I need to keep being grateful for the silver linings, and for the positive aspects of this - and, yes there really are some. I am grateful that this was caught so early, that it is a stage where it can almost be considered pre-cancerous. Almost, but not quite. Stage zero, is about as early as it can be caught. I am grateful that our healthcare system will pay for the reconstruction afterwards. Not only that, but they will, ummm, do both sides, so that they'll match afterwards, and I'll get to be "perky" again. I am even grateful that this is on my... less sensitive side (gasp, I said it!) I am grateful that it can be treated "easily", though I have to say that the thought of losing a breast is no fun at all. I am also grateful that they have told me the prognosis for me is the best one they can give a patient, and that they do not expect for me to need either chemotherapy or radiation afterward.

Lastly, I am grateful that I have worked so damned hard at being aware over the past years, because in the last 12 days or so, it has really helped me see some important things about myself, which need to be addressed in all this. One of the big ones is allowing myself to really express myself, my feelings, with no apologies, and with no particular hold on the outcome of that.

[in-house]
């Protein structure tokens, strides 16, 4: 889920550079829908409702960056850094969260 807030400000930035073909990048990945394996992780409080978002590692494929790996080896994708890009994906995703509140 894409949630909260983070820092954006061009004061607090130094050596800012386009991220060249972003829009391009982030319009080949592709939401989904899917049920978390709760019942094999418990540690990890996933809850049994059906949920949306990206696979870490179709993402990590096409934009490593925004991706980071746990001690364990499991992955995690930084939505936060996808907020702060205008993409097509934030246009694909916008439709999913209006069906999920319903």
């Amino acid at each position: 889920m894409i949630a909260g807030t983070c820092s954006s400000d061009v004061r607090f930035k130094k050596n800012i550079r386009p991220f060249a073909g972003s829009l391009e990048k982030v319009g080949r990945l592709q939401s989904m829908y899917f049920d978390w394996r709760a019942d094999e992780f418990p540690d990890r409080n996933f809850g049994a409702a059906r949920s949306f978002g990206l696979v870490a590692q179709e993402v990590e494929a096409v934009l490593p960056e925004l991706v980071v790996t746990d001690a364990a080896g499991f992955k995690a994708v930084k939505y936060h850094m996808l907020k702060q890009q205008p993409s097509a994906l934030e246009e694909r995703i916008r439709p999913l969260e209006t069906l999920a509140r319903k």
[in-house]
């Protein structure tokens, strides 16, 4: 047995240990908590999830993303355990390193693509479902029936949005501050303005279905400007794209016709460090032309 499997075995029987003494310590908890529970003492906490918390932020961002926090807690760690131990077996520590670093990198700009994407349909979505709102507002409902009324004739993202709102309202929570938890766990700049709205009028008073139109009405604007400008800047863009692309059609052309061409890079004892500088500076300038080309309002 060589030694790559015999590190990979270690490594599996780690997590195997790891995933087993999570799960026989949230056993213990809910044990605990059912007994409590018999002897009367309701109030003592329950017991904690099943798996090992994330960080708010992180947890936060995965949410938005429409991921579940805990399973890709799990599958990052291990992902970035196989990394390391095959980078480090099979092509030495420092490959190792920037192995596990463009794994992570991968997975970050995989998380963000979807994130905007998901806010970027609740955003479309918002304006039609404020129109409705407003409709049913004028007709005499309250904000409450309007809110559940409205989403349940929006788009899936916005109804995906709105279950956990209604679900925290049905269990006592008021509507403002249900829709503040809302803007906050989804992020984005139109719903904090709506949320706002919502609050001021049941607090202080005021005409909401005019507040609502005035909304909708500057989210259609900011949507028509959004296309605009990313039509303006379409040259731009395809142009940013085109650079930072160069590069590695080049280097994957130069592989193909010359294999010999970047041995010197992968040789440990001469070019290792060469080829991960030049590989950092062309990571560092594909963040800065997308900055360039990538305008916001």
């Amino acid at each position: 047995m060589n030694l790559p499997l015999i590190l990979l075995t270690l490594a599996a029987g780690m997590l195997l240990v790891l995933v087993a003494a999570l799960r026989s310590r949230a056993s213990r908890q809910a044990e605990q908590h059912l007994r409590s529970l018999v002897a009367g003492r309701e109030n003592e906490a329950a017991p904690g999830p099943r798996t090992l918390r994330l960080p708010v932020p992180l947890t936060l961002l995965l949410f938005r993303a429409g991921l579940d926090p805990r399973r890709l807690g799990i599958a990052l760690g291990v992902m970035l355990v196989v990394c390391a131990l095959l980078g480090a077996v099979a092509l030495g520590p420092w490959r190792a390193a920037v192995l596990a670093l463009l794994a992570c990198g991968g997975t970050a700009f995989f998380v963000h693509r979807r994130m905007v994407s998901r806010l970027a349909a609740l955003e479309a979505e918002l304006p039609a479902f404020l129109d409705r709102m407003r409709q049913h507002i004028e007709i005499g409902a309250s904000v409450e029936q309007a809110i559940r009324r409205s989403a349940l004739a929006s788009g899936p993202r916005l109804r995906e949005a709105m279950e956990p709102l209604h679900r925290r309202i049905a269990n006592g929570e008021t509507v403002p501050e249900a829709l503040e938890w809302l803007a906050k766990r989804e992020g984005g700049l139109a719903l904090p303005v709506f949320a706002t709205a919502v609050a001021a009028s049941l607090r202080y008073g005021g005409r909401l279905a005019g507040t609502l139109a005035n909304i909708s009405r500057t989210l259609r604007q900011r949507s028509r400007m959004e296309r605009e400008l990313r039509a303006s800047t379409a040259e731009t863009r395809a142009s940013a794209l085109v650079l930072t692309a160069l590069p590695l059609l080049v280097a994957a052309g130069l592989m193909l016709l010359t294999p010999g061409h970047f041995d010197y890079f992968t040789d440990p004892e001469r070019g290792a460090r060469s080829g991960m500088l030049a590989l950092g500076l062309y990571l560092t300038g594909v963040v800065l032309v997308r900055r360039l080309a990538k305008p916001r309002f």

Interestingly, the last painting I had done in my class, before I had the diagnosis, can be seen to have something to do with that. At the time, and even now, I really think of this one as being all about emergence. When I displayed this painting at my show this weekend I had a variety of opinions. Some people thought the poor guy was trapped behind the burlap, but I feel he is on the verge of breaking out, he is about to emerge, and this is almost like a birthing process. Which I think is exactly where I am in my painting, in my verbalization of my thoughts and feelings, and hopefully in my being.

"I had this idea, and it just had to get out"

10 x 12, acrylic and plaster on canvas.